Debian backports for L5?

I’m curious if anyone has used backports repo’s to install software on the L5?

If so, what repo’s do you use. The byzantium is buster/sid, but I noticed that some of the packages available for byzantium are actually from bullseye?

I’m needing some apps that aren’t available on debian until bookworm releases which is debian 12.

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byzantium is based on bullseye. There’s no “backports” repo available for PureOS. The best way to use newer packages is to recompile them on byzantium.


Thanks @dos. I thought byzantium was based on bullseye. But, with
$ cat /etc/debian_version

why would it say buster/sid?

and regarding

, I have an L15 with PureOS, and in my sources.list file I have
deb bullseye-backports main

I’ve installed apps from debian bullseye-backports and it does work? So, I’m confused by your statement. My curiousity was, if I add this source on L5 would that create problems for me? I haven’t experienced any problems with bullseye-backports on my L15


Looks like the package responsible for that hasn’t been properly updated yet :smile:

Adding Debian repositories to PureOS may appear to work, but it may cause problems on both laptops and phones as these repos have no way to adapt to changes between upstream Debian and PureOS.


Even if @dos doesn’t recommend it - I do that. But I can’t recommend it neither:

  • you need to be able to recover from failure
  • you need to know how to use pinning to really only get what you wanted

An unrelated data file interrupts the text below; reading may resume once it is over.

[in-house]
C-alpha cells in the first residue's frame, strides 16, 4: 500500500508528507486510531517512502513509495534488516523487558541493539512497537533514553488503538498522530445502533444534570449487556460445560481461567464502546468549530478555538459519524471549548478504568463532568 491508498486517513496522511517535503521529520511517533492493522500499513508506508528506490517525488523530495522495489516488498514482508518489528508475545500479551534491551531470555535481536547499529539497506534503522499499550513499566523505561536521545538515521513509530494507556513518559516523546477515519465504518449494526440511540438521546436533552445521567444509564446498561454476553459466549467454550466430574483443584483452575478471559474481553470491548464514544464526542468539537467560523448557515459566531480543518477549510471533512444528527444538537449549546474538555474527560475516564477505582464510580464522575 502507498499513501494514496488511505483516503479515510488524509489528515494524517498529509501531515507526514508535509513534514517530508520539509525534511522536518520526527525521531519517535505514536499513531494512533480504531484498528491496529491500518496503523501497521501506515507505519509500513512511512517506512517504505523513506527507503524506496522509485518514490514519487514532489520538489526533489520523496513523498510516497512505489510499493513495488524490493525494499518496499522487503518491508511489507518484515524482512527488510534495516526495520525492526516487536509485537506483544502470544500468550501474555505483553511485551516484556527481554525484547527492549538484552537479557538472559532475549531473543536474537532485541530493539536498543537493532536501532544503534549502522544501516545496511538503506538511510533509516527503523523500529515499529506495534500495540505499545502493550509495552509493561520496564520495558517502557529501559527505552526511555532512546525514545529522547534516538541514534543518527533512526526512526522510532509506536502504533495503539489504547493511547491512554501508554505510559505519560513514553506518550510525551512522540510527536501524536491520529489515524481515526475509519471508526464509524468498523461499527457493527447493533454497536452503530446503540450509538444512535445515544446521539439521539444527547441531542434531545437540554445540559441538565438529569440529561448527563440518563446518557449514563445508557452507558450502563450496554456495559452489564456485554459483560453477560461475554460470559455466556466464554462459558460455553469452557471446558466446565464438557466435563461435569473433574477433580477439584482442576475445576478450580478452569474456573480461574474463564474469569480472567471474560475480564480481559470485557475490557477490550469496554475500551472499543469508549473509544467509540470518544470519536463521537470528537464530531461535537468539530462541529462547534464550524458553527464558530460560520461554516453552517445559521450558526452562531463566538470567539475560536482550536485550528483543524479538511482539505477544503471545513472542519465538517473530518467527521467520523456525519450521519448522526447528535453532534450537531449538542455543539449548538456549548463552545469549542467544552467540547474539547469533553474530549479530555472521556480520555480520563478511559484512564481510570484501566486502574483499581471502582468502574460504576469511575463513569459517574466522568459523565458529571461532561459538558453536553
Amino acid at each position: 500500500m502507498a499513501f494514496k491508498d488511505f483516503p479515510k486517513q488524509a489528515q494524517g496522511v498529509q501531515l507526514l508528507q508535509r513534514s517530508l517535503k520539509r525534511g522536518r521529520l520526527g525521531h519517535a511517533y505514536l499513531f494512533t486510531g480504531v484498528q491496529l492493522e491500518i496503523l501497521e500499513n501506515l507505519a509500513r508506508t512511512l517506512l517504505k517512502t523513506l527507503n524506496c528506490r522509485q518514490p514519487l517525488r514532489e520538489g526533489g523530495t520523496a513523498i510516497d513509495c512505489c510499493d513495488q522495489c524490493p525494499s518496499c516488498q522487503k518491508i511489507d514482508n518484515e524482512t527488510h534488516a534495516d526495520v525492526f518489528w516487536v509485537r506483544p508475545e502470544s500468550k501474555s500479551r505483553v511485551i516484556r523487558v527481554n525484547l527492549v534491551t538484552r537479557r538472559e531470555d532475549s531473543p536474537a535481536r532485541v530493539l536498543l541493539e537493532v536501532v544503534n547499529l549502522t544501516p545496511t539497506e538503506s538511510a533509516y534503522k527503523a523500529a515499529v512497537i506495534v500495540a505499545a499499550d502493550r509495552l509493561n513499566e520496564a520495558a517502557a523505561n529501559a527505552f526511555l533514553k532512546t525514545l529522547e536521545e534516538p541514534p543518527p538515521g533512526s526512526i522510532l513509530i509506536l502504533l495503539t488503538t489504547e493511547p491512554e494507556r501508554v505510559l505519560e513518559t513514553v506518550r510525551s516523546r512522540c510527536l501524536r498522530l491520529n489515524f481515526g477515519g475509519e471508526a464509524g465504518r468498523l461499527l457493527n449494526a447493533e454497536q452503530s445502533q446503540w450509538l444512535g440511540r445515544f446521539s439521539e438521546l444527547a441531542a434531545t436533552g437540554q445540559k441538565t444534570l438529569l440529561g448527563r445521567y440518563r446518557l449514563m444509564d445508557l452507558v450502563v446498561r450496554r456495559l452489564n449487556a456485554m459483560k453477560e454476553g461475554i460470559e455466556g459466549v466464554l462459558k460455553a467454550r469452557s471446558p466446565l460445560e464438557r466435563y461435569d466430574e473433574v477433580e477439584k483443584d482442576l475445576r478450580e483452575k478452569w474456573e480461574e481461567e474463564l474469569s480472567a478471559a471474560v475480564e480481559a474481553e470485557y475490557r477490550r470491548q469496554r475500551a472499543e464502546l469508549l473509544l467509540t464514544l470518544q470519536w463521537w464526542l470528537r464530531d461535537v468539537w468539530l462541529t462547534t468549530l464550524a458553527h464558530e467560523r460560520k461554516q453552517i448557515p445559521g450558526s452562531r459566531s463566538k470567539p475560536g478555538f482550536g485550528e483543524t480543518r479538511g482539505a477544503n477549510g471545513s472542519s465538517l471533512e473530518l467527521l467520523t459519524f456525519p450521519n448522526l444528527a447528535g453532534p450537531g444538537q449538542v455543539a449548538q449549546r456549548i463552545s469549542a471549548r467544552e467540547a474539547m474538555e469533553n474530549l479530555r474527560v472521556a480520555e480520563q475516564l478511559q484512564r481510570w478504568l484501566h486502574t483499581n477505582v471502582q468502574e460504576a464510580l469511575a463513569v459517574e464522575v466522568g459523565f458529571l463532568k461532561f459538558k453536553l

If you do not take care you’ll probably end up with an unsupportable mixture of bullseye-backports and PureOS Byzantium and thinks specific to the Librem5 might stop working (calling, feedback, etc.).

That said, I’m running systemd 252.5-2~bpo11+1 and dependencies on my L5 because of an unresolved issue in 247.3-7+deb11u1 that comes with bullseye/byzantium.

If you want to get into the subject and try it you could first try using a virtual machine and by doing so avoid breaking things on your phone.


There has been an open issue about this and for some reason I do not remember and I couldn’t understand it had not been updated…

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I’ll just point out that apt-forktracer is a super-helpful tool when dealing with such frankendebians :slight_smile:


Thanks @dos and @ChriChri :slight_smile: your points make sense. I’ve been fortunate on my L15. i only use a couple of apps from backports. The problem with debian for me is some apps just don’t progress very quickly. Like gnucash to help me keep my finances in order. And I’m a fan of sway, but the current repo is so old, it is a bit annoying to use. I haven’t used the bookworm backport of that, because I’m too nervous about that.

Anyhow, I’m good with linux, but not as good as @ChriChri points out I should be using backports on the L5 :slight_smile: So, I’ll just wait. Thanks for your help!


In fact I see that byzantium is commonly based on bullseye (oldstable), so a lot of packages have really old versions. From the other hand, it is official repo which will get the system updates first. A few weeks ago I was excited to rebuild a couple of packages that are the most important for me, namely snapd (default just not work), geary (due to UI bugs), epiphany (as many websites reports about obsolete browser but I’d like to use web apps)…

However, the task turned out to be much more difficult than expected and today I have about 260 packages in my local “repository” to be updated simultaneously and some new problem caused by really low GLES version supported by L5… I understand that automatic future updates would be broken but I’d really like to start using my L5 as a universal tool for calls, messages, emails, develop, writing, web and so on!

I do not know if anyone is interested in my experience and how to share it better. I just like to say that it seems to be possible to organize some backports repository for the most important apps.